Children blind at birth as a result of cataracts have regained sight and there vision has continued to improve following cataract surgery, even after extended periods of blindness, according to researchers from the Schepens Eye Research Institute/Massachusetts Eye and Ear, Harvard Medical School (HMS) and Massachusetts Institute of Technology (MIT).
The research, published in Proceedings of the National Academy of Sciences (PNAS) Early Edition challenges the theory that deprivation of vision during critical periods of childhood development results in irreversible vision loss.
The researchers studied a unique population of paediatric patients who were blind during these critical periods before removal of bilateral cataracts.
According to the published study, they found improvement after sight onset in contrast sensitivity tests using an iPad-based assessment function, which measure basic visual function and have well-understood neural underpinnings. Their results show the human visual system can retain plasticity beyond critical periods, even after early and extended blindness.
“Our research group has been studying the development of vision in children who were blind from birth because of congenital cataracts,” said Senior Author Peter J. Bex, Ph.D., Senior Scientist at the Schepens Eye Research Institute/Mass. Eye and Ear and Associate Professor, HMS Department of Ophthalmology. “We have been measuring if and how their vision develops after surgery in late childhood and adolescence to remove cataracts, which enables sight for the first time. Our results show remarkable plasticity and vision continues to improve in many children long after the surgery…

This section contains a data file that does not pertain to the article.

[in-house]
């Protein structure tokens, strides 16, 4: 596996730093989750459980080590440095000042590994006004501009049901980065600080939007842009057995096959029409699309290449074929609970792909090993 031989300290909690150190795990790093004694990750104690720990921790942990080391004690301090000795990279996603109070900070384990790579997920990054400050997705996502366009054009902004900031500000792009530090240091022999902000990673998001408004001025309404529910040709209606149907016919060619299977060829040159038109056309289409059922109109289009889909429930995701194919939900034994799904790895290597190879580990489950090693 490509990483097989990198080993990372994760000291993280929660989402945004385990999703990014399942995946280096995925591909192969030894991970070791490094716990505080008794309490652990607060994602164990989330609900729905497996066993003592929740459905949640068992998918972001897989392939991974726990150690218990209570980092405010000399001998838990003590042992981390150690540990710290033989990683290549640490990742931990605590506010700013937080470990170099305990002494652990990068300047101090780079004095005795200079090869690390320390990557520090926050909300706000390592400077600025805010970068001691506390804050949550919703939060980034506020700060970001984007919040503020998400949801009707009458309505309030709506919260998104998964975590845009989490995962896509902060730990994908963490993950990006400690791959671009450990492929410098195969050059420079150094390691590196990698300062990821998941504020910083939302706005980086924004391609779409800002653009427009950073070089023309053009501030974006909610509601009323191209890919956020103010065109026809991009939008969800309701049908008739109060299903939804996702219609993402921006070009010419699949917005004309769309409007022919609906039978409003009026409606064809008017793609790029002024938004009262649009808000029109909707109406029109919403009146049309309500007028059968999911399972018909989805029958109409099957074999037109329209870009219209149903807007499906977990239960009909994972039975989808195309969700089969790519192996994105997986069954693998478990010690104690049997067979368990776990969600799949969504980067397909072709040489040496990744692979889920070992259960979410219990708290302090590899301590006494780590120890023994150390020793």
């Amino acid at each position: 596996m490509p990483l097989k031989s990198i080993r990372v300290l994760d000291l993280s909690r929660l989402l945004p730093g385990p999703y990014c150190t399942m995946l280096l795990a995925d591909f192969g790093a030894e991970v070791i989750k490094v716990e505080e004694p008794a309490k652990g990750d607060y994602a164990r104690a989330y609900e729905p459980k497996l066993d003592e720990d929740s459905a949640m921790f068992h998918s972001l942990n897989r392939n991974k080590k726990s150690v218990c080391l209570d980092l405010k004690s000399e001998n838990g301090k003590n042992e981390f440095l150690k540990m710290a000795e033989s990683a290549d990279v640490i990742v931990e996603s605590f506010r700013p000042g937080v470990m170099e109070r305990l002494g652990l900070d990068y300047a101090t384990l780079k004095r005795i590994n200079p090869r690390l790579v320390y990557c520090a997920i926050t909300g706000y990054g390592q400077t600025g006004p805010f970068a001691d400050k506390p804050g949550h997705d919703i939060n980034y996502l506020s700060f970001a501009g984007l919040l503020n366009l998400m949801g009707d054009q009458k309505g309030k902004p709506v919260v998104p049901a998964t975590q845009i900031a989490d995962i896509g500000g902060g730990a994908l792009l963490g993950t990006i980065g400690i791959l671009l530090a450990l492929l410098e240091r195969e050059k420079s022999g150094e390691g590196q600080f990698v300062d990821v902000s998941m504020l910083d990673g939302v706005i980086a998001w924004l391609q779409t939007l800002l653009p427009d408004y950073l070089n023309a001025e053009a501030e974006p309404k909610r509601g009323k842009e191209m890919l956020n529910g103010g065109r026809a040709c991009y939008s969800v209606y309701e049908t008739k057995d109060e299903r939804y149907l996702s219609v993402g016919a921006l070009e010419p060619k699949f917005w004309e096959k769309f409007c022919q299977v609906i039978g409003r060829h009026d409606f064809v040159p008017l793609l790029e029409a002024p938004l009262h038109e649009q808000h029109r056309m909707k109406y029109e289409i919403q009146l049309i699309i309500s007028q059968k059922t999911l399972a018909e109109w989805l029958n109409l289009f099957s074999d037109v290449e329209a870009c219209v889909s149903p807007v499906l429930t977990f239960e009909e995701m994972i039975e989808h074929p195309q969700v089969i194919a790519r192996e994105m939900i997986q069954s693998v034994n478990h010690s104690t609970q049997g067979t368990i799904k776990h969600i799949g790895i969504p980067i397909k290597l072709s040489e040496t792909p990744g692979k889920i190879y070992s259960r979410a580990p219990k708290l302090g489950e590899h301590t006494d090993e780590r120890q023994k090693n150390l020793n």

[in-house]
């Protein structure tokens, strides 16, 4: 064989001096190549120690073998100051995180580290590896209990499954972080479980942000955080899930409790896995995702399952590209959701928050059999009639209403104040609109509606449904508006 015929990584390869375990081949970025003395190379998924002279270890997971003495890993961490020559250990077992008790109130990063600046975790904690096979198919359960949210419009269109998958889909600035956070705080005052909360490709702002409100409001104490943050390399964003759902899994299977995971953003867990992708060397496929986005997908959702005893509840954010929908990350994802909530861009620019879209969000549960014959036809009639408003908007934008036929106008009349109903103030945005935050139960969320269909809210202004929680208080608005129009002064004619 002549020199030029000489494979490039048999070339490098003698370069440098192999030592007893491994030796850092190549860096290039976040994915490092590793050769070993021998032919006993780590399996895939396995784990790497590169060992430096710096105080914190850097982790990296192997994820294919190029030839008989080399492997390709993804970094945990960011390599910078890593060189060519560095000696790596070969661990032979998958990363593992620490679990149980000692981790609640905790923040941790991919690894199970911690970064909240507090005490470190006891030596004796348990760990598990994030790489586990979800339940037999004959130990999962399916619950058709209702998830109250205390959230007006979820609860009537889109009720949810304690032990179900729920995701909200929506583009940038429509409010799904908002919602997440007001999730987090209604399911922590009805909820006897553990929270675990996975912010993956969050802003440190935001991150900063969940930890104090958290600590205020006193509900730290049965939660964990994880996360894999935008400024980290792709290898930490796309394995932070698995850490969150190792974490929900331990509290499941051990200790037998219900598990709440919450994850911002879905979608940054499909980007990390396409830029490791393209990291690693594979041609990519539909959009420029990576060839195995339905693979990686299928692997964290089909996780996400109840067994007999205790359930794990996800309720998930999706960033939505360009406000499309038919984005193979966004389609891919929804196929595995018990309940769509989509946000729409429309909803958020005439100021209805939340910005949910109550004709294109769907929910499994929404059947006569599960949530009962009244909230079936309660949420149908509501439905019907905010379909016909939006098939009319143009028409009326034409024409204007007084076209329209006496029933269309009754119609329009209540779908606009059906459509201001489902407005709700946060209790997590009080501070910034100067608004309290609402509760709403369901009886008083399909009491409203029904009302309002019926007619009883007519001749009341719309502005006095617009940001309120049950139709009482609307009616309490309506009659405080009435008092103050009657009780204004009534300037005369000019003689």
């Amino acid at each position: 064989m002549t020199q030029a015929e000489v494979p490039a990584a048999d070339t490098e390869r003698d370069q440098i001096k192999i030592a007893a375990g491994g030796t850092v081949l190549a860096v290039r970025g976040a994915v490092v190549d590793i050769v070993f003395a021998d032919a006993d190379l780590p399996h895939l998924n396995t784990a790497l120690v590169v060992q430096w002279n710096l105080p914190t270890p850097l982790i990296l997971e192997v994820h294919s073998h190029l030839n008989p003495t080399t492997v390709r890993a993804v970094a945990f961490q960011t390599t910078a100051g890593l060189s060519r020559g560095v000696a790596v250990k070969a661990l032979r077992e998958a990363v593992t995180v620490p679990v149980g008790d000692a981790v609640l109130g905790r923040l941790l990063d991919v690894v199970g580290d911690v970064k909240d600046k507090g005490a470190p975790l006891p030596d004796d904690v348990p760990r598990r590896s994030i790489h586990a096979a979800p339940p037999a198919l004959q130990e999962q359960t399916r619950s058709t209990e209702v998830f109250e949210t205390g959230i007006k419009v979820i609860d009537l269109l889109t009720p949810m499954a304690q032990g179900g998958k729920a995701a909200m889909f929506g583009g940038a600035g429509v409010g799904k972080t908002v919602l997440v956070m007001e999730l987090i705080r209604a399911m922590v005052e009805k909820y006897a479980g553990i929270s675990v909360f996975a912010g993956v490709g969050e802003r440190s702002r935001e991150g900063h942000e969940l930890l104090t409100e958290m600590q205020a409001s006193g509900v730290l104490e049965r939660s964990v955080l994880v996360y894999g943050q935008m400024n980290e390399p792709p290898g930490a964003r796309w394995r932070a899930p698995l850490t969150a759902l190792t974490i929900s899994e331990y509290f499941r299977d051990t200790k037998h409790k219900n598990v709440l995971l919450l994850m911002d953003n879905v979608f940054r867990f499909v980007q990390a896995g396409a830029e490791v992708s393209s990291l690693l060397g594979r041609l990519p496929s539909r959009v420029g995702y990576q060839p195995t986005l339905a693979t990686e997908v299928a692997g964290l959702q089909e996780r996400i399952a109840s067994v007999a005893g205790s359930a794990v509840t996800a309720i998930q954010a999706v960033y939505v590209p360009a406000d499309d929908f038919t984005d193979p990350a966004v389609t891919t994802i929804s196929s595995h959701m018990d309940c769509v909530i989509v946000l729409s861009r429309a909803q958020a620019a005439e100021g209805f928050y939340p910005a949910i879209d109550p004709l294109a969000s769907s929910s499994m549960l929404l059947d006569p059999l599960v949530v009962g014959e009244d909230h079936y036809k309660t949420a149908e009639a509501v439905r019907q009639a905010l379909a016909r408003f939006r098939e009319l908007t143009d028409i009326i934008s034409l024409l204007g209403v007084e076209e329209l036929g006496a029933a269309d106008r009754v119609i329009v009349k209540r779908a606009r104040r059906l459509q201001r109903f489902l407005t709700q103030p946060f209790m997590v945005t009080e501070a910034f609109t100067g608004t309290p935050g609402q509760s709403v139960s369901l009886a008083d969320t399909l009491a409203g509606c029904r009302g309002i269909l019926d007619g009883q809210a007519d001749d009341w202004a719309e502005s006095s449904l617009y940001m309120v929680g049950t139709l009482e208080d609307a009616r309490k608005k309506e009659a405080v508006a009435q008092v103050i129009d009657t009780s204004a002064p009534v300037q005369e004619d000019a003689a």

“We showed that some patients developed substantial vision after 15 years of blindness. This visual change could not be accounted for by simple optical factors, either.”
The ‘critical period’ or the ‘critical window’ is a traditional concept in the field of neuroscience that suggests there is ‘plasticity’ or potential for development early in life. As people age past seven or eight years there is less and less plasticity in the visual system.
Researchers believe this concept influenced practitioners’ approach to treating children with amblyopia – it was once believed that if you didn’t treat amblyopia before a child turned eight the opportunity to save sight would be lost. In many cases this justified the decision to do nothing once the child had reached adolescence. Insights into plasticity and the potential impact of brain or sensory training following surgery over the past decade have changed this thinking.
Research to Aid Rural India
The researchers hope their work will aid problems of treatable blindness in India by providing surgeries free of cost to children with cataracts who would in many cases be left untreated due to the financial burden placed on families. In the Western world, children born with cataracts are typically treated in their first year of life.